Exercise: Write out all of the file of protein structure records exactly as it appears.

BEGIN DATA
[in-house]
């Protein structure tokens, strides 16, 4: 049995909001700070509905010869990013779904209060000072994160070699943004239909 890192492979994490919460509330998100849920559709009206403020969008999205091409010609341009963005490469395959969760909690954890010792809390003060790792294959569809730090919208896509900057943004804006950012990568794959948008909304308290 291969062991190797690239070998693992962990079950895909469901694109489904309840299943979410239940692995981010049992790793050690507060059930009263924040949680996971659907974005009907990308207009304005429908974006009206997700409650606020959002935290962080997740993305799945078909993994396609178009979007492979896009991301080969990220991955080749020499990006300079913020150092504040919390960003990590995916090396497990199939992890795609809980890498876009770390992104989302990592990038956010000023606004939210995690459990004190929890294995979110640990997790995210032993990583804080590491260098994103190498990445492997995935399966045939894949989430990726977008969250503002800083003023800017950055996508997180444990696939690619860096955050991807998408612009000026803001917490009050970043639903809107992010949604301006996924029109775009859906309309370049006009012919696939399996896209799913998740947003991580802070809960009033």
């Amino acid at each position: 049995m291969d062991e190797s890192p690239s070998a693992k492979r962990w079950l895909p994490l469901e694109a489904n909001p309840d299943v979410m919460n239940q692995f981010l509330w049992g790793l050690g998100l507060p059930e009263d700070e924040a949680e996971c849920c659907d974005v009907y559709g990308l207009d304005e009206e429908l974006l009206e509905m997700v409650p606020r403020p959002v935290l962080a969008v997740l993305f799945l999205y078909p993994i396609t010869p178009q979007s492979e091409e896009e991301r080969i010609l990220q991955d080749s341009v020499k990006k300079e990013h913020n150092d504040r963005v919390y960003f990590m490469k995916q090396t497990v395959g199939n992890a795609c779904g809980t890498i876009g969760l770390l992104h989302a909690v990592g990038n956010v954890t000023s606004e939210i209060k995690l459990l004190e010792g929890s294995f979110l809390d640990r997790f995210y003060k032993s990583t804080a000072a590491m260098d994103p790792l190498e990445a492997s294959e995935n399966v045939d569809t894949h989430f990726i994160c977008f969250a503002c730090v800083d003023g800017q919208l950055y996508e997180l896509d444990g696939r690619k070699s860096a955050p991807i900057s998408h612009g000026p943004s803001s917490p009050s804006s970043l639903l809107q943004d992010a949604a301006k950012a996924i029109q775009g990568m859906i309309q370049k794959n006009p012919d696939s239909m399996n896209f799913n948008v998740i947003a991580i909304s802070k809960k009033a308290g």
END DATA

[in-house]
């Protein structure tokens, strides 16, 4: 049995909001700070509905010869990013779904209060000072994160070699943004239909 890192492979994490919460509330998100849920559709009206403020969008999205091409010609341009963005490469395959969760909690954890010792809390003060790792294959569809730090919208896509900057943004804006950012990568794959948008909304308290 291969062991190797690239070998693992962990079950895909469901694109489904309840299943979410239940692995981010049992790793050690507060059930009263924040949680996971659907974005009907990308207009304005429908974006009206997700409650606020959002935290962080997740993305799945078909993994396609178009979007492979896009991301080969990220991955080749020499990006300079913020150092504040919390960003990590995916090396497990199939992890795609809980890498876009770390992104989302990592990038956010000023606004939210995690459990004190929890294995979110640990997790995210032993990583804080590491260098994103190498990445492997995935399966045939894949989430990726977008969250503002800083003023800017950055996508997180444990696939690619860096955050991807998408612009000026803001917490009050970043639903809107992010949604301006996924029109775009859906309309370049006009012919696939399996896209799913998740947003991580802070809960009033």
């Amino acid at each position: 049995m291969d062991e190797s890192p690239s070998a693992k492979r962990w079950l895909p994490l469901e694109a489904n909001p309840d299943v979410m919460n239940q692995f981010l509330w049992g790793l050690g998100l507060p059930e009263d700070e924040a949680e996971c849920c659907d974005v009907y559709g990308l207009d304005e009206e429908l974006l009206e509905m997700v409650p606020r403020p959002v935290l962080a969008v997740l993305f799945l999205y078909p993994i396609t010869p178009q979007s492979e091409e896009e991301r080969i010609l990220q991955d080749s341009v020499k990006k300079e990013h913020n150092d504040r963005v919390y960003f990590m490469k995916q090396t497990v395959g199939n992890a795609c779904g809980t890498i876009g969760l770390l992104h989302a909690v990592g990038n956010v954890t000023s606004e939210i209060k995690l459990l004190e010792g929890s294995f979110l809390d640990r997790f995210y003060k032993s990583t804080a000072a590491m260098d994103p790792l190498e990445a492997s294959e995935n399966v045939d569809t894949h989430f990726i994160c977008f969250a503002c730090v800083d003023g800017q919208l950055y996508e997180l896509d444990g696939r690619k070699s860096a955050p991807i900057s998408h612009g000026p943004s803001s917490p009050s804006s970043l639903l809107q943004d992010a949604a301006k950012a996924i029109q775009g990568m859906i309309q370049k794959n006009p012919d696939s239909m399996n896209f799913n948008v998740i947003a991580i909304s802070k809960k009033a308290g």